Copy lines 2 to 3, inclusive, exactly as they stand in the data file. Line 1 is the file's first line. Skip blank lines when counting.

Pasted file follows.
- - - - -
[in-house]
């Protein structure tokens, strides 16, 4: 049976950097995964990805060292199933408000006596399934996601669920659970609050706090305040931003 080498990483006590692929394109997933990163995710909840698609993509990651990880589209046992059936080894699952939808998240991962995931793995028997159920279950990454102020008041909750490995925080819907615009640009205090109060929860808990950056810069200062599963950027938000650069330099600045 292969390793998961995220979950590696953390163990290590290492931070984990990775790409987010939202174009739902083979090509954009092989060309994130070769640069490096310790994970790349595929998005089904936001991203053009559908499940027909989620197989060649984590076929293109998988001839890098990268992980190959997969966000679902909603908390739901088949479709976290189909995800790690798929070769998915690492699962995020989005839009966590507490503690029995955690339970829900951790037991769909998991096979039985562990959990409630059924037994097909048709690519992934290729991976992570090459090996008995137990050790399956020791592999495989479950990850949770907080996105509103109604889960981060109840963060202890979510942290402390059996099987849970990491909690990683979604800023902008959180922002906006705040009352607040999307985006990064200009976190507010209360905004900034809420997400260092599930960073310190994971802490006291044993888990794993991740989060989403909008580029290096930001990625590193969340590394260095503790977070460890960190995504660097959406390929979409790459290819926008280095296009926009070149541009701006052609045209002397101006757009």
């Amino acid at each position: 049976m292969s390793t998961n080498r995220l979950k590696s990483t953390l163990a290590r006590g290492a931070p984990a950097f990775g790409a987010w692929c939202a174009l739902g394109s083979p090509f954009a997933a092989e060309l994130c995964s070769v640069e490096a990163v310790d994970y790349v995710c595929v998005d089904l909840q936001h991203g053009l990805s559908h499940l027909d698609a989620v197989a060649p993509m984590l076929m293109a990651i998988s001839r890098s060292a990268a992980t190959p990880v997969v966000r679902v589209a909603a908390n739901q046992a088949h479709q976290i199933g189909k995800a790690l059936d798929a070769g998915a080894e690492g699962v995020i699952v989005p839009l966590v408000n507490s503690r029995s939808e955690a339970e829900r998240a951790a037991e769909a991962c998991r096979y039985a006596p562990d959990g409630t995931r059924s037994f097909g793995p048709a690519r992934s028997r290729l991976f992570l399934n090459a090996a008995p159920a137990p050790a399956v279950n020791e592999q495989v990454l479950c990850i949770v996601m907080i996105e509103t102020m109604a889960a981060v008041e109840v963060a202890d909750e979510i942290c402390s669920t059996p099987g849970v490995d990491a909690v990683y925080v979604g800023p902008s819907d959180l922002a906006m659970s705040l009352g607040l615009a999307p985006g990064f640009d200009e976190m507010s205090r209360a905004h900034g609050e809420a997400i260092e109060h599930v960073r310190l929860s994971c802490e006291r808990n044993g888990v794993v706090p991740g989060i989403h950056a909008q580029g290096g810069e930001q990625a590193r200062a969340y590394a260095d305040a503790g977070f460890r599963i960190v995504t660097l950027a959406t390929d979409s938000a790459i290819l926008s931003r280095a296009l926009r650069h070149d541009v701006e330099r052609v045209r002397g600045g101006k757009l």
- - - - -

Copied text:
């Protein structure tokens, strides 16, 4: 049976950097995964990805060292199933408000006596399934996601669920659970609050706090305040931003 080498990483006590692929394109997933990163995710909840698609993509990651990880589209046992059936080894699952939808998240991962995931793995028997159920279950990454102020008041909750490995925080819907615009640009205090109060929860808990950056810069200062599963950027938000650069330099600045 292969390793998961995220979950590696953390163990290590290492931070984990990775790409987010939202174009739902083979090509954009092989060309994130070769640069490096310790994970790349595929998005089904936001991203053009559908499940027909989620197989060649984590076929293109998988001839890098990268992980190959997969966000679902909603908390739901088949479709976290189909995800790690798929070769998915690492699962995020989005839009966590507490503690029995955690339970829900951790037991769909998991096979039985562990959990409630059924037994097909048709690519992934290729991976992570090459090996008995137990050790399956020791592999495989479950990850949770907080996105509103109604889960981060109840963060202890979510942290402390059996099987849970990491909690990683979604800023902008959180922002906006705040009352607040999307985006990064200009976190507010209360905004900034809420997400260092599930960073310190994971802490006291044993888990794993991740989060989403909008580029290096930001990625590193969340590394260095503790977070460890960190995504660097959406390929979409790459290819926008280095296009926009070149541009701006052609045209002397101006757009």
């Amino acid at each position: 049976m292969s390793t998961n080498r995220l979950k590696s990483t953390l163990a290590r006590g290492a931070p984990a950097f990775g790409a987010w692929c939202a174009l739902g394109s083979p090509f954009a997933a092989e060309l994130c995964s070769v640069e490096a990163v310790d994970y790349v995710c595929v998005d089904l909840q936001h991203g053009l990805s559908h499940l027909d698609a989620v197989a060649p993509m984590l076929m293109a990651i998988s001839r890098s060292a990268a992980t190959p990880v997969v966000r679902v589209a909603a908390n739901q046992a088949h479709q976290i199933g189909k995800a790690l059936d798929a070769g998915a080894e690492g699962v995020i699952v989005p839009l966590v408000n507490s503690r029995s939808e955690a339970e829900r998240a951790a037991e769909a991962c998991r096979y039985a006596p562990d959990g409630t995931r059924s037994f097909g793995p048709a690519r992934s028997r290729l991976f992570l399934n090459a090996a008995p159920a137990p050790a399956v279950n020791e592999q495989v990454l479950c990850i949770v996601m907080i996105e509103t102020m109604a889960a981060v008041e109840v963060a202890d909750e979510i942290c402390s669920t059996p099987g849970v490995d990491a909690v990683y925080v979604g800023p902008s819907d959180l922002a906006m659970s705040l009352g607040l615009a999307p985006g990064f640009d200009e976190m507010s205090r209360a905004h900034g609050e809420a997400i260092e109060h599930v960073r310190l929860s994971c802490e006291r808990n044993g888990v794993v706090p991740g989060i989403h950056a909008q580029g290096g810069e930001q990625a590193r200062a969340y590394a260095d305040a503790g977070f460890r599963i960190v995504t660097l950027a959406t390929d979409s938000a790459i290819l926008s931003r280095a296009l926009r650069h070149d541009v701006e330099r052609v045209r002397g600045g101006k757009l």